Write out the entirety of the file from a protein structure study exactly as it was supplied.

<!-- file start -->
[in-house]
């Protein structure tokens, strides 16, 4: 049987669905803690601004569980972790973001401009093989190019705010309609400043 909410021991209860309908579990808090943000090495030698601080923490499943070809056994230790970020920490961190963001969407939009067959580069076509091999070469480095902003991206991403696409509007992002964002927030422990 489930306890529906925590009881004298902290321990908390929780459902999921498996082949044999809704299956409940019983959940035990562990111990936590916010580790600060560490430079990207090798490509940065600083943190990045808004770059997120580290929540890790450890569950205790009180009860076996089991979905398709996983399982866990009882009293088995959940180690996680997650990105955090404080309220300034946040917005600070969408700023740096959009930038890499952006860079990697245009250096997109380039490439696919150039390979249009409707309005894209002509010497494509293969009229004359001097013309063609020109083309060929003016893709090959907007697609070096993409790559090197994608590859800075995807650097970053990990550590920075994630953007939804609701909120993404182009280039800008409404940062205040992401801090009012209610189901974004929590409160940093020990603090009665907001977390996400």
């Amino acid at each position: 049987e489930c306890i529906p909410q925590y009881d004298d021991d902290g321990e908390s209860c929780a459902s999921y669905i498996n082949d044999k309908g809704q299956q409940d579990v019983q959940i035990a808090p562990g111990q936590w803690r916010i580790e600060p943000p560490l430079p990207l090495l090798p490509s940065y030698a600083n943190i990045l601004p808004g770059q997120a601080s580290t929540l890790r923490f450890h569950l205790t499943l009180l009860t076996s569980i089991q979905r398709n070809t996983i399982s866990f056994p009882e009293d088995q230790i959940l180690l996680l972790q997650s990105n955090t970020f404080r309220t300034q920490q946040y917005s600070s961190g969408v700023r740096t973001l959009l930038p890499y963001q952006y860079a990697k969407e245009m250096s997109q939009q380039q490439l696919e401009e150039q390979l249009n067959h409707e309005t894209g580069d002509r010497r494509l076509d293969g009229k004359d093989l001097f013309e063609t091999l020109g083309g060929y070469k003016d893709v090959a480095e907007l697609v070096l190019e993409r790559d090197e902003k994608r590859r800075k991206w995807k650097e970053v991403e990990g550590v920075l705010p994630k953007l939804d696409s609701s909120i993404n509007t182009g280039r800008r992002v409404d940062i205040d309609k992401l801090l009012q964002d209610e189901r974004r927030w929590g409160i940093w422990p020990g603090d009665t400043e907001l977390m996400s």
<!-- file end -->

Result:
[in-house]
């Protein structure tokens, strides 16, 4: 049987669905803690601004569980972790973001401009093989190019705010309609400043 909410021991209860309908579990808090943000090495030698601080923490499943070809056994230790970020920490961190963001969407939009067959580069076509091999070469480095902003991206991403696409509007992002964002927030422990 489930306890529906925590009881004298902290321990908390929780459902999921498996082949044999809704299956409940019983959940035990562990111990936590916010580790600060560490430079990207090798490509940065600083943190990045808004770059997120580290929540890790450890569950205790009180009860076996089991979905398709996983399982866990009882009293088995959940180690996680997650990105955090404080309220300034946040917005600070969408700023740096959009930038890499952006860079990697245009250096997109380039490439696919150039390979249009409707309005894209002509010497494509293969009229004359001097013309063609020109083309060929003016893709090959907007697609070096993409790559090197994608590859800075995807650097970053990990550590920075994630953007939804609701909120993404182009280039800008409404940062205040992401801090009012209610189901974004929590409160940093020990603090009665907001977390996400």
């Amino acid at each position: 049987e489930c306890i529906p909410q925590y009881d004298d021991d902290g321990e908390s209860c929780a459902s999921y669905i498996n082949d044999k309908g809704q299956q409940d579990v019983q959940i035990a808090p562990g111990q936590w803690r916010i580790e600060p943000p560490l430079p990207l090495l090798p490509s940065y030698a600083n943190i990045l601004p808004g770059q997120a601080s580290t929540l890790r923490f450890h569950l205790t499943l009180l009860t076996s569980i089991q979905r398709n070809t996983i399982s866990f056994p009882e009293d088995q230790i959940l180690l996680l972790q997650s990105n955090t970020f404080r309220t300034q920490q946040y917005s600070s961190g969408v700023r740096t973001l959009l930038p890499y963001q952006y860079a990697k969407e245009m250096s997109q939009q380039q490439l696919e401009e150039q390979l249009n067959h409707e309005t894209g580069d002509r010497r494509l076509d293969g009229k004359d093989l001097f013309e063609t091999l020109g083309g060929y070469k003016d893709v090959a480095e907007l697609v070096l190019e993409r790559d090197e902003k994608r590859r800075k991206w995807k650097e970053v991403e990990g550590v920075l705010p994630k953007l939804d696409s609701s909120i993404n509007t182009g280039r800008r992002v409404d940062i205040d309609k992401l801090l009012q964002d209610e189901r974004r927030w929590g409160i940093w422990p020990g603090d009665t400043e907001l977390m996400s």